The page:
Review by Bart Greenberg ~
Jim Brochu and Steve Ross celebrated their nearly 50-year friendship Thursday evening, May 26, at the Laurie Beechman Theatre with their show Two Guys and a Grand. Confessing early on that they were “just a couple of vaudevillians,” they proved it with a mix of wisecracks, loving insults, old stories and old songs (some standards, some very obscure).
Brochu and Ross are certainly friends, but they are also certainly a strange match-up on stage: the urbane, stylish and continental Ross (wearing Noel Coward’s dress jacket for this performance) and the brash, loud, utterly American Brochu (wearing something from the Fatty Arbuckle collection). This could be a recipe for disaster, but instead they celebrated their differences with a medley originally arranged for a similarly diverse duo: Ethel Merman and Fred Astaire.
Old stories concentrated on their youthful romance with the seedier side of New York City in the ’70s (their favorite spot was a long-gone club called The Painted Pony) where Ross played the piano and Brochu and his buddies (including songwriter Stan Freeman who figured into the latter part of the concert) performed melodies by Cole Porter, Jule Styne and Noel Coward. Brochu also resurrected his audition piece from those early days when Ross first played for him– a specialty number by Abe Burrows entitled “I’ll Bet You’re Sorry Now, Tokyo Rose,” which he admitted never won him a single job.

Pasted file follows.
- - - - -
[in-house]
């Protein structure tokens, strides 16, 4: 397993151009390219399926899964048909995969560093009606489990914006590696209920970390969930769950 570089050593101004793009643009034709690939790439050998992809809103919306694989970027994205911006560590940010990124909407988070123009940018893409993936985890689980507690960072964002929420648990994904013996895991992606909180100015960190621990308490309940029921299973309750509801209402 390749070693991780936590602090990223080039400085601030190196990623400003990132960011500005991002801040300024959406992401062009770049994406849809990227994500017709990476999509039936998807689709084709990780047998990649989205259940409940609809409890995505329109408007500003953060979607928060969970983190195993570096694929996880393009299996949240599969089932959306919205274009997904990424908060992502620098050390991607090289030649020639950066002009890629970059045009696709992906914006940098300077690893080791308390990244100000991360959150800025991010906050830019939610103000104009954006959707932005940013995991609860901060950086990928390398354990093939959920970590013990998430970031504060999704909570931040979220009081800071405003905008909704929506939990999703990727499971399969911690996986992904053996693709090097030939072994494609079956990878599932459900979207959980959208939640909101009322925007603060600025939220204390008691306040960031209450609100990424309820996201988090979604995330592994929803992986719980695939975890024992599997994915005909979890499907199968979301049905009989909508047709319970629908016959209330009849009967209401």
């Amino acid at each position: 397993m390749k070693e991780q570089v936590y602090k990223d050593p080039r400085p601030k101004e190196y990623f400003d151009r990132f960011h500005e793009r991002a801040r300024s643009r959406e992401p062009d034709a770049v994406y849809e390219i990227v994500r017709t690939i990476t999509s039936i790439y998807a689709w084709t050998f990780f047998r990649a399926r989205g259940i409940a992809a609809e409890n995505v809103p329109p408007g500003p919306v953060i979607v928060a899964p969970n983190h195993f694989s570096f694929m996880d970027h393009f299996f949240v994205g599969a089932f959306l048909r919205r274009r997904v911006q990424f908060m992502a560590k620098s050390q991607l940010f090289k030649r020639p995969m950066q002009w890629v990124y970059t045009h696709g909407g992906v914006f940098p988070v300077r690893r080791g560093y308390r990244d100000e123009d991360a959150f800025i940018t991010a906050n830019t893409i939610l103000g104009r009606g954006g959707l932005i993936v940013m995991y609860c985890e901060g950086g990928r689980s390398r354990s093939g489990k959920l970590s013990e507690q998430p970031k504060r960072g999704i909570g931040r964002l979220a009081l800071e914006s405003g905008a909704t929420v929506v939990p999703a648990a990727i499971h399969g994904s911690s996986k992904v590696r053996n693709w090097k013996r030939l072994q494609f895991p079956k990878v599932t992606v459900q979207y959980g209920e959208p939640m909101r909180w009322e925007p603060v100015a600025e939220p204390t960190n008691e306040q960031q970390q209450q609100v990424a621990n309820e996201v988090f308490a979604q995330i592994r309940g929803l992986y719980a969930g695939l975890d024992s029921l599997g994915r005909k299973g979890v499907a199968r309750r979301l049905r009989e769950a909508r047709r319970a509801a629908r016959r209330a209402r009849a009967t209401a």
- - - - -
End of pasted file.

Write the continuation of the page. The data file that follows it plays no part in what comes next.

The duo took the chance of leading a sing-along with the packed house to the Noel Coward gem, “Saturday Night at the Rose and Crown”. Now, sing-alongs can be dismal, but when the audience is filled with such performers as Lee Roy Reams, Karen Akers, Joan Copeland, Eric Comstock, Mark Nadler and Walter Willison, the choral effect is lovely indeed.
Solo numbers included some piano pyrotechnics from Ross on “Alexander’s Ragtime Band” and his very moving rendition of “Old Friend,” while Brochu got to show off his verbal dexterity with “The Late, Late Show.” Together, they presented a delicately phrased “Class,” treating the vulgarity of the lyrics as if they were the most sophisticated bon mots.
The last several selections were the work of their good friend Stan Freeman from his two Broadway shows –—- the title number from I Had a Ball, and two comic delights from Lovely Ladies, Kind Gentlemen, co-written with Franklin Underwood, who was in attendance. These last two also allowed Brochu to pay tribute to his mentor David Burns who introduced them.
The audience made it clear that they couldn’t wait for these two vaudevillians to reunite for another evening as delightful as this one.